Goestenkors' 2004-05 Blue Devils, losing three starters from the previous year's 30-4 Elite Eight team, earned the program's fifth-straight ACC regular season title en route to another NCAA Elite Eight appearance. The Blue Devils concluded 2004-05 with a 31-5 mark and were ranked No. 1 in the nation for three-straight weeks. Duke also set an NCAA record for blocked shots (267) on the year.
In 2003-04, the Goestenkors-led Blue Devils went to the NCAA Elite Eight after posting a fifth-straight ACC tourney title and fourth-straight ACC regular season crown. Goestenkors earned ACC Coach of the Year honors for the sixth time. Duke was ranked No. 1 in the nation for five weeks and broke Connecticut's 69-game home winning streak with a 68-67 victory in Hartford, Conn.
The success that Goestenkors was bringing to the Duke campus was evidenced by a dramatic rise in home attendance, with Duke averaging a school-record 6,237 per game in 2003-04.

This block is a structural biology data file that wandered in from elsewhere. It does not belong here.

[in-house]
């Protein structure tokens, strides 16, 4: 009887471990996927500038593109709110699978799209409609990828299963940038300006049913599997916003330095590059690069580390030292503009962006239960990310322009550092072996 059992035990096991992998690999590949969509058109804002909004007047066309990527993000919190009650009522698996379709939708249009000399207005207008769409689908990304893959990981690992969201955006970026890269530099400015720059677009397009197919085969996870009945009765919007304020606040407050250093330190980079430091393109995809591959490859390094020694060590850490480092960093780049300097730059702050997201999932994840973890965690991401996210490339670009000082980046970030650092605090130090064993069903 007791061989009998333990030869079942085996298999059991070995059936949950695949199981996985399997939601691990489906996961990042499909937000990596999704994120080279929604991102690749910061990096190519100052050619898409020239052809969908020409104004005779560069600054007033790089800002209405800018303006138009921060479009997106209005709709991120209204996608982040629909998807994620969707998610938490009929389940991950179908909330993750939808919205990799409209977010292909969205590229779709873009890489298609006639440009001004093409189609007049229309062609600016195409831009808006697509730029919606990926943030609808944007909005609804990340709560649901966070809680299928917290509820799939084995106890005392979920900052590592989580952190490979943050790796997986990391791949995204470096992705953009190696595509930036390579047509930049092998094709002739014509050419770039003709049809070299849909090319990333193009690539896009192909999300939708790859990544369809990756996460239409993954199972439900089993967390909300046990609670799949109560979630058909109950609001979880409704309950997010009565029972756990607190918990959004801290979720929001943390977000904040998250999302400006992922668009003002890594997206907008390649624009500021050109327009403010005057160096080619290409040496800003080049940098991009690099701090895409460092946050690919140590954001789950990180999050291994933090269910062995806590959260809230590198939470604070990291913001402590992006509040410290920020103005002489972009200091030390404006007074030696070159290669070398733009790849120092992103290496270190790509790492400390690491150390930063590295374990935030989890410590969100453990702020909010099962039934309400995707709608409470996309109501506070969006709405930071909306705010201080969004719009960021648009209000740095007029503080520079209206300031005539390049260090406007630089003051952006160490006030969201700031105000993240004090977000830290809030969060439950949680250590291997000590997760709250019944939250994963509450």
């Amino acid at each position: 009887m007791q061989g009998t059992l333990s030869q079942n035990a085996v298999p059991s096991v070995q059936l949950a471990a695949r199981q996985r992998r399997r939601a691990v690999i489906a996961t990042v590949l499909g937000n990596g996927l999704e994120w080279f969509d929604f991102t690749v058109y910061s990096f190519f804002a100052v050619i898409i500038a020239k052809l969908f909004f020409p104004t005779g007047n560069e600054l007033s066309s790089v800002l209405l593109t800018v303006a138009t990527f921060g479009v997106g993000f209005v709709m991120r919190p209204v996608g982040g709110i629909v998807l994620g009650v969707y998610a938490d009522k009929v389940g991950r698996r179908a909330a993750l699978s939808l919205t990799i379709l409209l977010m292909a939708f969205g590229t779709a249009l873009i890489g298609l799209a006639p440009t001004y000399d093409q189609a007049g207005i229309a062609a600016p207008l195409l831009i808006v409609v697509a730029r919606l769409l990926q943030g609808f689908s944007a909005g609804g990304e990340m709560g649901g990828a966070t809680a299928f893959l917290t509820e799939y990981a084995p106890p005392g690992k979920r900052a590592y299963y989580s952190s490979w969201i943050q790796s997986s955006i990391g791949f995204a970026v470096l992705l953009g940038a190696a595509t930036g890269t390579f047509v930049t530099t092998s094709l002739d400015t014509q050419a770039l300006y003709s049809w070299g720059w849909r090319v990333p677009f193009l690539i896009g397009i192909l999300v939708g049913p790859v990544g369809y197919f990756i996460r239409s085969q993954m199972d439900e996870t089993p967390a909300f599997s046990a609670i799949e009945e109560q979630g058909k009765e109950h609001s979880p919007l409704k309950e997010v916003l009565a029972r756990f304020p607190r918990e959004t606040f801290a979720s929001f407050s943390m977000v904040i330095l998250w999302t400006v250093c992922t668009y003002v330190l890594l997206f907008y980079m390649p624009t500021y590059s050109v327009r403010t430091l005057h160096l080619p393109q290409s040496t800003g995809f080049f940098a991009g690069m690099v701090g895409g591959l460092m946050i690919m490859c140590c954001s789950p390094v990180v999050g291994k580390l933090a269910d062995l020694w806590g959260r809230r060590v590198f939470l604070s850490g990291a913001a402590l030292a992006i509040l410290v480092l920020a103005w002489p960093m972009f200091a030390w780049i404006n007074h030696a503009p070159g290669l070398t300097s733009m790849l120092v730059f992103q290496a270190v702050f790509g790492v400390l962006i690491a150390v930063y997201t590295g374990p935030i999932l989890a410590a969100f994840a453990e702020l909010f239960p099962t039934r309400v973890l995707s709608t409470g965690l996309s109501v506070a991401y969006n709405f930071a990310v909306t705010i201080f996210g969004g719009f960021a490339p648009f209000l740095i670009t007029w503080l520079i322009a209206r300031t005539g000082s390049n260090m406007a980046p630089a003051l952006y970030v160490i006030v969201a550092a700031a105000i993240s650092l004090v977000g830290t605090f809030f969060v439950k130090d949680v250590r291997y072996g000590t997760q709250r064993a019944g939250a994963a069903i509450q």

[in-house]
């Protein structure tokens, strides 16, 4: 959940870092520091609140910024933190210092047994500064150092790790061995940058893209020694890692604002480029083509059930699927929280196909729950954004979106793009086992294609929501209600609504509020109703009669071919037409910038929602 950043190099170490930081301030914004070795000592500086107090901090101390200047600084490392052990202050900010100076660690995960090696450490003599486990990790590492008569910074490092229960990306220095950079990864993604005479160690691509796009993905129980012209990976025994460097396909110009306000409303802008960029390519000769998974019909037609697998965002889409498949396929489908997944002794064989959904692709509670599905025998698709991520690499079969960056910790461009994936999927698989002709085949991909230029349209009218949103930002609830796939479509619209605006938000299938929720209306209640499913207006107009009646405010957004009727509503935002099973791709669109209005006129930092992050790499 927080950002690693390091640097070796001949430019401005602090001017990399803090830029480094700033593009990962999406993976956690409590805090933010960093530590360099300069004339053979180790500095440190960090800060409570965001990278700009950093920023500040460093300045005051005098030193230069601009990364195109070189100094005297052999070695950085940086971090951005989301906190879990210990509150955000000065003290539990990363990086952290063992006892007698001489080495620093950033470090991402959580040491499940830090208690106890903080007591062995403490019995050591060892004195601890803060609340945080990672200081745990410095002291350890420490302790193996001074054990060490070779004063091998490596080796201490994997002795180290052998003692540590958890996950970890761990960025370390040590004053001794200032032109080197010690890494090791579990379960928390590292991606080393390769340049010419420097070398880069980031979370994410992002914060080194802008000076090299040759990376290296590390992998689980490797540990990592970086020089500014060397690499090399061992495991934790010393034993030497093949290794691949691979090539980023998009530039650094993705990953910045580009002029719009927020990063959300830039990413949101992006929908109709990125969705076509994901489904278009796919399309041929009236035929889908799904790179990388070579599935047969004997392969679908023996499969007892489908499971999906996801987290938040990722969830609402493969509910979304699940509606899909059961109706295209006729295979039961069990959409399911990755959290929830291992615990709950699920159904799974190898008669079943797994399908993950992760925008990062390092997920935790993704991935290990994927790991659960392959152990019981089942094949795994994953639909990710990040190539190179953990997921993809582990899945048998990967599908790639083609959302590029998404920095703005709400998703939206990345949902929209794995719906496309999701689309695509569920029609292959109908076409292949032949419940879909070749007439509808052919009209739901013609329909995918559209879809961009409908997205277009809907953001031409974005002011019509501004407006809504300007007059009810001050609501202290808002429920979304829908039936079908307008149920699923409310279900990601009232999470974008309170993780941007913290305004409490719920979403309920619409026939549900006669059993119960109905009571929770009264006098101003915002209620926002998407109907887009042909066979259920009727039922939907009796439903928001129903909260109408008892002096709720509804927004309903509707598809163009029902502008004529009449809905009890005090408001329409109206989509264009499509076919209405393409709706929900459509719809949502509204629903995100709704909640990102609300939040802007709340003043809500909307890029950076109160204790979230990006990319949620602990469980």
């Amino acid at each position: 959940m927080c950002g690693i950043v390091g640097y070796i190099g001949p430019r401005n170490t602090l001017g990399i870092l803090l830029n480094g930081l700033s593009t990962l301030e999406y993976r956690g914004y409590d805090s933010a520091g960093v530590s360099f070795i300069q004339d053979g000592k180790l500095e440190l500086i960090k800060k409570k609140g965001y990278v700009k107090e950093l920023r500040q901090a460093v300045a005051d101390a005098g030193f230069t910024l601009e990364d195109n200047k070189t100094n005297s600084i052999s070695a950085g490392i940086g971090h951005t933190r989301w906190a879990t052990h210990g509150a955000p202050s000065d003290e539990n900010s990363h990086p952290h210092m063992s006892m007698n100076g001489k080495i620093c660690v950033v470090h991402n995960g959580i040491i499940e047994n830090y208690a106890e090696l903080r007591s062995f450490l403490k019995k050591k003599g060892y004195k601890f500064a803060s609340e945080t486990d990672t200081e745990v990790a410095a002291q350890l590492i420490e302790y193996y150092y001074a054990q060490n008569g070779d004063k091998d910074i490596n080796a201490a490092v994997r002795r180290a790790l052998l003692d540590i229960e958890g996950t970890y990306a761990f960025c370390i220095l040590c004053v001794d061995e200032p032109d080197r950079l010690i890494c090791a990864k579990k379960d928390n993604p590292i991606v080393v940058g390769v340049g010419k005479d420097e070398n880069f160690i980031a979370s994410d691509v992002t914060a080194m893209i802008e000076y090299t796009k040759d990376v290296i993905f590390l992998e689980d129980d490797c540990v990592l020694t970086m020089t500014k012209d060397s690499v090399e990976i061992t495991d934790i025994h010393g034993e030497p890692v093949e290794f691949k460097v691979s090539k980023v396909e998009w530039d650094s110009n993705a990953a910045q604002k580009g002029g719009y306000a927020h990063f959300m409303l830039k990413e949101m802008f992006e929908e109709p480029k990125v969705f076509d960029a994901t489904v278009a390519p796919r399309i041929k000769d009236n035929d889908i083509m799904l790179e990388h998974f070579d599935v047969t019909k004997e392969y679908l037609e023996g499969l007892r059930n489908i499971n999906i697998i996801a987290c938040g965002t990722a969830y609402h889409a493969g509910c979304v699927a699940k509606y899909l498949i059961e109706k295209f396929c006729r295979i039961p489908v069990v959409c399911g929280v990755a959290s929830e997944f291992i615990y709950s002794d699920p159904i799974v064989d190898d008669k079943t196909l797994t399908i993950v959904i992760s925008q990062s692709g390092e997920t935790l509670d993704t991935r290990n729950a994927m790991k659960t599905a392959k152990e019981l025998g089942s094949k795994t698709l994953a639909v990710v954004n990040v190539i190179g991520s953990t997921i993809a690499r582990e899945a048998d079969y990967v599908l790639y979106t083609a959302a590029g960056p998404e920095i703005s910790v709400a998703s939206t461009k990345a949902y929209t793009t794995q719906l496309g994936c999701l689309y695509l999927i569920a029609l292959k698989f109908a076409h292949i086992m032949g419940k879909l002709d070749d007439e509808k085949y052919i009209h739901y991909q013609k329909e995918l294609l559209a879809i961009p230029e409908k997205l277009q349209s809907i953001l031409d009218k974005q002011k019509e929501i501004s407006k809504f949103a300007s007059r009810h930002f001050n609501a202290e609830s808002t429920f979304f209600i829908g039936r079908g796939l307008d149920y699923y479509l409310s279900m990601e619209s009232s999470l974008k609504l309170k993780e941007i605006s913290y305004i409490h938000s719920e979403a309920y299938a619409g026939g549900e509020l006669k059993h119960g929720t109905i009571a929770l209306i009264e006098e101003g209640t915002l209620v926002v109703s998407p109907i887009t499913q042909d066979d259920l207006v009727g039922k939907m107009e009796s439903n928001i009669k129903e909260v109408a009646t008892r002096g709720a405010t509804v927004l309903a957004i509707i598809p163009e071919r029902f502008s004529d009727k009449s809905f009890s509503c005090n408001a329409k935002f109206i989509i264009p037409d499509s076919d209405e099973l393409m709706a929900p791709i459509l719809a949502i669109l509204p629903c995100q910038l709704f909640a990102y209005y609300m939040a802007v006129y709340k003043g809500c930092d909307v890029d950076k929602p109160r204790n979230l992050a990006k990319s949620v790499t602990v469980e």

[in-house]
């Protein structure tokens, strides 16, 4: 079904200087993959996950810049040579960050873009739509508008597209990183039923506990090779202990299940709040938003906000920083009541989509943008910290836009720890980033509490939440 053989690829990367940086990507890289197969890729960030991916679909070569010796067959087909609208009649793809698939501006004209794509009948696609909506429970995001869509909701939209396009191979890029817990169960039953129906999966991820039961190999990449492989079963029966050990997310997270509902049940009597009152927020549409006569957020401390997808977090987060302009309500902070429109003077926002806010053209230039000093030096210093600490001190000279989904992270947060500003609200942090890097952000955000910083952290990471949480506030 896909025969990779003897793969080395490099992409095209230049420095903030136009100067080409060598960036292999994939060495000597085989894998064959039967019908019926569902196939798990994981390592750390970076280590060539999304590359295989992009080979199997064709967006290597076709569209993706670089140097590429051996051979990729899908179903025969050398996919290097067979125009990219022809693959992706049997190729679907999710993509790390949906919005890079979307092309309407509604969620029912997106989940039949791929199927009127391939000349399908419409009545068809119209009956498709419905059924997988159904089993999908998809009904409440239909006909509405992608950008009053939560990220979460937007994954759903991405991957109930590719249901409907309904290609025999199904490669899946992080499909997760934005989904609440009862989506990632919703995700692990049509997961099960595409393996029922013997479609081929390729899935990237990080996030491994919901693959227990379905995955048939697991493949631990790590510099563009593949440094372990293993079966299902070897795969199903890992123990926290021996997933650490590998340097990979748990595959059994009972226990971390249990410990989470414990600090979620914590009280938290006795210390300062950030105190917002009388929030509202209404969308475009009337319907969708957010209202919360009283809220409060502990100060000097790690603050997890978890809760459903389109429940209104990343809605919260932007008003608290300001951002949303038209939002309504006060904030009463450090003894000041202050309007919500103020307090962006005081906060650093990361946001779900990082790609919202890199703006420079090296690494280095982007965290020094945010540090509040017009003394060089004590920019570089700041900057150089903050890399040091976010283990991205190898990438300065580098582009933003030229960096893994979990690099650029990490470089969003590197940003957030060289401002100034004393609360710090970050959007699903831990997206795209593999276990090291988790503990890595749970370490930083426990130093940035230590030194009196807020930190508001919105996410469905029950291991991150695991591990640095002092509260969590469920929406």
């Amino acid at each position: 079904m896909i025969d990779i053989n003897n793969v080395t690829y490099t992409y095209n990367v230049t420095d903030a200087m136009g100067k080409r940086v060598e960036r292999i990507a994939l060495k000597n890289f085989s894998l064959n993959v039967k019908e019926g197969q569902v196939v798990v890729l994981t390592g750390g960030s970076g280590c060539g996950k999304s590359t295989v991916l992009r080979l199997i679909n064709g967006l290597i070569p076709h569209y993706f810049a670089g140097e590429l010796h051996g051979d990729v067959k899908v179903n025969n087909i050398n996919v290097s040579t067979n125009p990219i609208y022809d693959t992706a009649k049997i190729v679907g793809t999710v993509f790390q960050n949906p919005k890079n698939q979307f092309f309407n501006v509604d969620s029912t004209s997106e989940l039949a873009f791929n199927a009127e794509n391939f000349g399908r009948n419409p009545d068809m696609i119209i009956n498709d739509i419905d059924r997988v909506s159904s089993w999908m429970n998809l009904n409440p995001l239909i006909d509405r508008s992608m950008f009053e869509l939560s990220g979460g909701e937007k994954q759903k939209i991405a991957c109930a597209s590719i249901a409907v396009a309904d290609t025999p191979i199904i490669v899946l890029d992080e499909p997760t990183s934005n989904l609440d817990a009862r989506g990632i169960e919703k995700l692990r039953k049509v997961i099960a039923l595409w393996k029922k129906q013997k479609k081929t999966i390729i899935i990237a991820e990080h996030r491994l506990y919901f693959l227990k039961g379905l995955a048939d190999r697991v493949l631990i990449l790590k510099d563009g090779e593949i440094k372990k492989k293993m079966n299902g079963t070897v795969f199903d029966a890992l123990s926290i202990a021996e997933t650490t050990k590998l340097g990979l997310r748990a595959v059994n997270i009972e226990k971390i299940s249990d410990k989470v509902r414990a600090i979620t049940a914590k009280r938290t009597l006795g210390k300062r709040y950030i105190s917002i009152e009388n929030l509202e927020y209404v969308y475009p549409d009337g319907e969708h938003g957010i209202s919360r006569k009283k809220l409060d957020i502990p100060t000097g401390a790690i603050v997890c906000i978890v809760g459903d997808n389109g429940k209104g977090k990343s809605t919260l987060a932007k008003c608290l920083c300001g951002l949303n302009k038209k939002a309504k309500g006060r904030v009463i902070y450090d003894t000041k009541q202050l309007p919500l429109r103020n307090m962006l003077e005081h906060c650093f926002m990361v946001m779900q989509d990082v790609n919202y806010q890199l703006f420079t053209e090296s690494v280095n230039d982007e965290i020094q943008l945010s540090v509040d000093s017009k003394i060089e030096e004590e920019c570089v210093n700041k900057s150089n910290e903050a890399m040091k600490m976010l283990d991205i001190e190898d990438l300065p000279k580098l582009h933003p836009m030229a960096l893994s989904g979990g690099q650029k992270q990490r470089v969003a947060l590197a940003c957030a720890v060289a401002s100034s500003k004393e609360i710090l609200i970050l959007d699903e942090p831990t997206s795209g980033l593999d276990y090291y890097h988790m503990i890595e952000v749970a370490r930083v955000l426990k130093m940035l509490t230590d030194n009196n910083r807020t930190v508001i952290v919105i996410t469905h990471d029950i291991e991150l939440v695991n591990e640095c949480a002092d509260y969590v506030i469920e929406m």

All this success followed the performance of the 2001-02 and 2002-03 teams which Goestenkors led to back-to-back Final Four showings.
Her 2001-02 squad caught the nation's attention early on, as Duke compiled a great 31-4 run with just eight players. Duke became the first ACC school to produce an undefeated conference record (going 19-0) by sweeping the regular season and tournament titles. The Blue Devils broke 24 school records, sophomore guard Alana Beard and sophomore forward Iciss Tillis gained All-America honors, and Coach G was selected as GBallmag.com's National Coach of the Year.
Goestenkors then led her 2002-03 squad to an ACC-record 35 wins (35-2) and again to a sweep of the ACC regular season and tourney crowns (19-0) with Beard gaining two National Player of the Year honors -- a first for Duke Basketball.